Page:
Review Summary: The death of Hawkwind, and their subsequent rebirth. Hawkwind – A trip through space, Part XXIV Back into the Past.
Take me to your Leader shows that Hawkwind are actually a phoenix. Before this album Hawkwind appeared on their last legs, Spacebrock was a poor outing and the band hadn't released anything truly worthwhile for a long period of time. Take me to your Leader however, shows not just signs of rebirth, but also of new growth for these venerable veterans of space rock.
To say that this is entirely a Hawkwind album would be a little bit of a lie, instead this album is dedicated to Hawkwind and friends. Take me to your leader contains a rather large list of additional members, all of which only appear on a track or two.
On this album, Hawkwind are:
Dave Brock – guitar, vocals, keyboards
Alan Davey – bass guitar, vocals, keyboards
Richard Chadwick – drums, percussion and programming
James Clemas – organ (tracks 1 and 7)
Matthew Wright – vocals (track 1)
Jez Huggett – saxophone (tracks 2 and 6)
Jason Stuart – keyboards (tracks 3 and 4)
Simon House – keyboards and violin (tracks 7 and 9)
Arthur Brown – vocals (tracks 7 and 10)
Lene Lovich – vocals (track 9)
Take me to your Leader starts off with a remake of the track 'Spirit of the Age', which originally appeared on the Quark, Strangeness and Charm album. In a bizarre twist of fate, the new track might actually be superior to the old one with its modern sounding cracks and pops. The lyrics to this new track are slightly different to the old one, showing either adaptability or a mild case of musical dementia. However, this new track is much faster paced and flows a lot better. Matthew Wright does Robert Calvert proud with his take on this track.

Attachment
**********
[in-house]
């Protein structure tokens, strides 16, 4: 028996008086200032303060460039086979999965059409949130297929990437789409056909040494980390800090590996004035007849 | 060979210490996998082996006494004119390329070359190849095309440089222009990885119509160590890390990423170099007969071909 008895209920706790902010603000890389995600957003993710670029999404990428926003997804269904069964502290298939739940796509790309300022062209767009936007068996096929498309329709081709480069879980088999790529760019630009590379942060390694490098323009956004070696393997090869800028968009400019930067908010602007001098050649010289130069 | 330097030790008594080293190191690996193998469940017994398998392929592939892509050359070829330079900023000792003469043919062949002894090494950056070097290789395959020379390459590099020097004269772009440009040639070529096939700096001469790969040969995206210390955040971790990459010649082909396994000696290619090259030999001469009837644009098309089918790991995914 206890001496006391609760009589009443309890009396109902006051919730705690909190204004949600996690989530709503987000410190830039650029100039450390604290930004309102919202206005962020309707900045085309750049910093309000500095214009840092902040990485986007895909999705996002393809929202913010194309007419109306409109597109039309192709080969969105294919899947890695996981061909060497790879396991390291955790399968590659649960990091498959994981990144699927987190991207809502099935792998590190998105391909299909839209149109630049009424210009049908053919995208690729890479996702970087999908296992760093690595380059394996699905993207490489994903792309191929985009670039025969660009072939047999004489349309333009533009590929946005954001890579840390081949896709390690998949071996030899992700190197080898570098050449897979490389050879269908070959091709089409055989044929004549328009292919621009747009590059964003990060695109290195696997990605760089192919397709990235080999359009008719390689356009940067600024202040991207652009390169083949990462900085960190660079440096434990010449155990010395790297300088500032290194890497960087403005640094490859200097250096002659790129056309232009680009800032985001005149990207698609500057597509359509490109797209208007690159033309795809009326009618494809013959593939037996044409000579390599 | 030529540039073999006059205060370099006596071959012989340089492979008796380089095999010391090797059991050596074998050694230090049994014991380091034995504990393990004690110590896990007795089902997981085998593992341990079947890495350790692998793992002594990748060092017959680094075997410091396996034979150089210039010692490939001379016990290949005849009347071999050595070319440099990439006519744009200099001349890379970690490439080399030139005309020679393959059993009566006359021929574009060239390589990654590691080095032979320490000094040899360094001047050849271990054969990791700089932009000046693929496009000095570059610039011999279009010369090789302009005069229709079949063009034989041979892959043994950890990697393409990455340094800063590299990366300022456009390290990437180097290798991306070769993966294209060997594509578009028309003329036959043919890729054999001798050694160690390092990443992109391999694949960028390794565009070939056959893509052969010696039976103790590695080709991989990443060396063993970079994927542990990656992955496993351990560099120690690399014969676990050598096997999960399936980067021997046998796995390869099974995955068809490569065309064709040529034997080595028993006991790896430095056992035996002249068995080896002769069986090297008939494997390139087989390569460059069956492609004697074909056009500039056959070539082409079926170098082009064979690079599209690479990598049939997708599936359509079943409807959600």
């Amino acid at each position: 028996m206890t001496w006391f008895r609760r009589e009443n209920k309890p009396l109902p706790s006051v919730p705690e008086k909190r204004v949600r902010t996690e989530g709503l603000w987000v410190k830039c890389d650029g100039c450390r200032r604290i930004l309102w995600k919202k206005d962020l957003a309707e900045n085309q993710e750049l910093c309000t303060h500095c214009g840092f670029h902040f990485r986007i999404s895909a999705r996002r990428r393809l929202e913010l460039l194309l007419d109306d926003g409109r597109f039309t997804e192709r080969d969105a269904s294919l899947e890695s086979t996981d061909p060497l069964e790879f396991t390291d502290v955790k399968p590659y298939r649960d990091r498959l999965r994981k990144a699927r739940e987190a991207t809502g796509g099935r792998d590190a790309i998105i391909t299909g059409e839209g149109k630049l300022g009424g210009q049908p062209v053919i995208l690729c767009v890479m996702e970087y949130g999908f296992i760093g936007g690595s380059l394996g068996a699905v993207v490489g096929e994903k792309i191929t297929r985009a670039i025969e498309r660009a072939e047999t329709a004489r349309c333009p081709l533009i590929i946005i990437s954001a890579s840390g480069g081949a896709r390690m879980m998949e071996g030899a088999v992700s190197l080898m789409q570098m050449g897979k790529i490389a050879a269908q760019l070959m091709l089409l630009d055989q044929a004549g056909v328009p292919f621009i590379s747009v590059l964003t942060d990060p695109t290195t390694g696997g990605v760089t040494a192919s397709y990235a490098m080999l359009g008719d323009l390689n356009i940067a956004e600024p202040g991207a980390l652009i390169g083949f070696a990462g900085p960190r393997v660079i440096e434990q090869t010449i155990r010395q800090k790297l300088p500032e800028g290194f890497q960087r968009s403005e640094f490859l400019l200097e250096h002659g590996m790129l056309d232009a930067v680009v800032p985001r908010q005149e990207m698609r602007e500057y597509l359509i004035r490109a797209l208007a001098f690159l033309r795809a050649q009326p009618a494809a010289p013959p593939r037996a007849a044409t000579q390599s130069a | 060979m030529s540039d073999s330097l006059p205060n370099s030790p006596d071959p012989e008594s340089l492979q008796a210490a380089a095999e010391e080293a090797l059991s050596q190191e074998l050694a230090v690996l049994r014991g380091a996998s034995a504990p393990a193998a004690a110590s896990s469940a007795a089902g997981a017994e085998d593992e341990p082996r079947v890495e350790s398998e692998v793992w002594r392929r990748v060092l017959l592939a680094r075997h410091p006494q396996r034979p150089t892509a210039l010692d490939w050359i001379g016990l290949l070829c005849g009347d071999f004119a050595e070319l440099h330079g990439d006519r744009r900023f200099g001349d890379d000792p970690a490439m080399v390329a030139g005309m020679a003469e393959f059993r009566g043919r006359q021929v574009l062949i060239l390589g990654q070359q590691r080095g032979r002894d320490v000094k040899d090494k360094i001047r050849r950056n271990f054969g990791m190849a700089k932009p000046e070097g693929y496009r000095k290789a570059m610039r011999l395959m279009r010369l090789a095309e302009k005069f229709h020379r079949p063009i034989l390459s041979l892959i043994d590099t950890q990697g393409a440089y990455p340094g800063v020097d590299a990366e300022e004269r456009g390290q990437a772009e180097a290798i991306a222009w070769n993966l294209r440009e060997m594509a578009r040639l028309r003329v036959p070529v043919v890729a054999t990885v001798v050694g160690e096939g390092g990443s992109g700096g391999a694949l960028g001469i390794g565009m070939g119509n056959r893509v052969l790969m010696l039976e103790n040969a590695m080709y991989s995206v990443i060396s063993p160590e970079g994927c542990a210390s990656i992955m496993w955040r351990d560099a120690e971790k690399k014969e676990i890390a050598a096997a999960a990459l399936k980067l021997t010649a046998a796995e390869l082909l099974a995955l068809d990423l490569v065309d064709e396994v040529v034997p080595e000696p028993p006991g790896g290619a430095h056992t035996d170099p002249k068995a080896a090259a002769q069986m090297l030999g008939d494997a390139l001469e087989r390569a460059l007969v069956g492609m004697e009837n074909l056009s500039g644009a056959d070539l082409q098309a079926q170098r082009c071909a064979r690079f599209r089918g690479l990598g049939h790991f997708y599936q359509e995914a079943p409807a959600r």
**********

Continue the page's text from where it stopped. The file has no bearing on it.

But Take me to your Leader isn't a case of Hawkwind retracing old ground in an attempt to find greatness, the album instead grabs a machete and begins to hack its way through the undergrowth on a path of freedom. Tracks like 'Out Here We Are' are much slower and thoughtful, they contain an excellent mix of both drumming and synthetic styles, which sound much more modern than anything Hawkwind had done before. With five years between this and Spacebrock, it is clear that Hawkwind spent much of this time researching new ways to make music. Some of the best parts of this album are when Saxophonist Jez Huggett joins the fray, his excellent work bringing the band to whole new heights.
Hawkwind bring a lot more style with them on this record, and this album does contain a fair share of influences, both old and modern. Songs like 'Digital Nation' would sound at home on a Radiohead album, whilst other parts sound similar to music released from post-rock artists. Take me to your Leader happens to be the most consistent Hawkwind album released in years, and some of the tracks sit at the high-end of anything released by the band. 'Sunray' is a musical wonder, with Arthur Brown's distinctive voice going perfectly with the band's upbeat sound.
The final track 'A letter to Robert' brings home something that Hawkwind have always had an issue with; feeling. It is a conversation between Arthur and deceased vocalist Robert Calvert, a man who suffered painfully for his greatness. As you listen to the ramblings of Calvert, you gain a sudden sense of realisation. This album isn't about Hawkwind, this is a dedication to one of their most important members, with Take me to your Leader, Robert Calvert sings once more.